He took off his coat and hung it on a coat rack by the door. “Can I take your coat?” he asked. I told him it was alright; that I wouldn’t be staying long. I was just so shocked she’d do something like that. He was a really good guy.

“I’m sorry—I was about to get ready for bed. I’ve got an early workday tomorrow. Do you mind?”

He kicked off his shoes, pulled his sweater off, and headed toward his bathroom. I settled in. Looked around their home.

“Of course I don’t mind. Do you know where she went?”

“I don’t,” he yelled from the bathroom, mouth full of toothpaste. “She didn’t call until after she was gone.”

“That’s awful. I’m sorry.”

He started flossing, and when he saw me looking toward him, closed the door for privacy. When I heard the shower water start running, I pulled out my phone, figuring I’d take this time to look through Tina’s last messages to me, to see if she gave any hint to where she went. Any clue. My phone fell out of my hand as I grabbed if out of my bag, and I saw it drop beneath the couch. As I felt around under the couch for my phone, my hand hit something else. A massive clump of long hair.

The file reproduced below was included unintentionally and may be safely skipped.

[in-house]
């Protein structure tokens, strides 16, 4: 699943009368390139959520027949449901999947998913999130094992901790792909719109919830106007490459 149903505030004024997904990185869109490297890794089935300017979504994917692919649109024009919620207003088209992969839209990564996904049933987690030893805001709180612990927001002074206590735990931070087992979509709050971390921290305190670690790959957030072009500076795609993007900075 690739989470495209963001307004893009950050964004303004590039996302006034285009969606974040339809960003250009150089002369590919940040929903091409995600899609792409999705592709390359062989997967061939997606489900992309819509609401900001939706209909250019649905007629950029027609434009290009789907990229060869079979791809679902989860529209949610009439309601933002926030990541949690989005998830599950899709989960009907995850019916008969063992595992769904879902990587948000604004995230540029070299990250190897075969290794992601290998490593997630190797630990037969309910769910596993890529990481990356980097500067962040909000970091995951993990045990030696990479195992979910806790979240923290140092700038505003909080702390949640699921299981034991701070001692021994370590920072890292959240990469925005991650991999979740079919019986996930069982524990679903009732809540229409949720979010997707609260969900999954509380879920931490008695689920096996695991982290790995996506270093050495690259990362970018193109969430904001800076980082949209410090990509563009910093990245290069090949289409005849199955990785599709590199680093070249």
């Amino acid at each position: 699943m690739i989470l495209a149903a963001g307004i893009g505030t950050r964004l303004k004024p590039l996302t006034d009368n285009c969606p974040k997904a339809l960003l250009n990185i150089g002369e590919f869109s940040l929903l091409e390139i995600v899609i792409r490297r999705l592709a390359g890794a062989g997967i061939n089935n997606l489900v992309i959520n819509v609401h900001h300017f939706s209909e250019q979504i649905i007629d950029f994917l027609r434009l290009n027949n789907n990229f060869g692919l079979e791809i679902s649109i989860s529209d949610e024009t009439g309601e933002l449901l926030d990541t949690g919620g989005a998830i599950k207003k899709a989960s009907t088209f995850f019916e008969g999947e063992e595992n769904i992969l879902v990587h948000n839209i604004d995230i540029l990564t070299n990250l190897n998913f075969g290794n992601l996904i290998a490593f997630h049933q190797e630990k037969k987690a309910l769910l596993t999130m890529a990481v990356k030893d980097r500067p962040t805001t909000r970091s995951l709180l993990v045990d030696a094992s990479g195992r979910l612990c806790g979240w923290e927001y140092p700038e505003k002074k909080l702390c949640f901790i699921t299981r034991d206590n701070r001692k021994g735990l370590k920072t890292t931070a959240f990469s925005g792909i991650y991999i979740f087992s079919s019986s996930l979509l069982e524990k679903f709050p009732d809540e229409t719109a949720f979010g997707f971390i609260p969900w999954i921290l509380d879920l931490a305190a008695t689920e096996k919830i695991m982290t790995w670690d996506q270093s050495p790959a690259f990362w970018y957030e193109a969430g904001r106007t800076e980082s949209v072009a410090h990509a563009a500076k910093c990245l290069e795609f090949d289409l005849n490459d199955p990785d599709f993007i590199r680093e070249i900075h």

I pulled it out from beneath the couch. It seemed so strange, such a large mass of hair.

Brown hair, Tina’s shade.

Hair with a piece of scalp still attached.

“The thing that will kill you is gathering skins.”


I turned toward the bathroom door. Michael was still showering.

“The thing that will kill you is washing the blood off of its claws.”

Flossing, brushing.

“The thing that will kill you is sharpening its teeth.”

Sloughing off his outer clothes, his shoes.

“The thing that will kill you is shedding its skin.”

Oh god. The thing that will kill me.

I heard the water in the shower stop. Movements from inside the bathroom.

I ran. Out the door. Slammed the door. Sprinted to my car. Shaking. Watching the door. My hands fumbled with keys. Shaking. Shaking. The door to the house opened. My car started. I drove. I didn’t look back. I drove. All through the night. Through most of the next day. Only stopping when I absolutely had to. I had no idea if he was following me. I had no idea what I had just seen. My heart didn’t start beating normally again until I was two states away. I went home.

This was months ago. I called the police. They investigated. Nothing turned up. They’re sure she just left him. Moved away.

Maybe she did. Maybe she’s far away. Safe. Maybe nothing’s coming for me. Maybe Michael’s just a poor guy whose wife left him. Maybe it’s nothing behind the trees, in the snow drifts, underneath the cars. Outside my door at night. And the windows. Maybe it’s nothing. Probably it’s nothing.

Luvia’s been wrong before.

Hasn’t she?

“The thing that will kill you… you won’t see it coming.”

Credit: Ashley Rose Wellman (FacebookReddit)

Featured art by the incredible Rayluaza. You can find more of their amazing work or get in touch with them via the following links: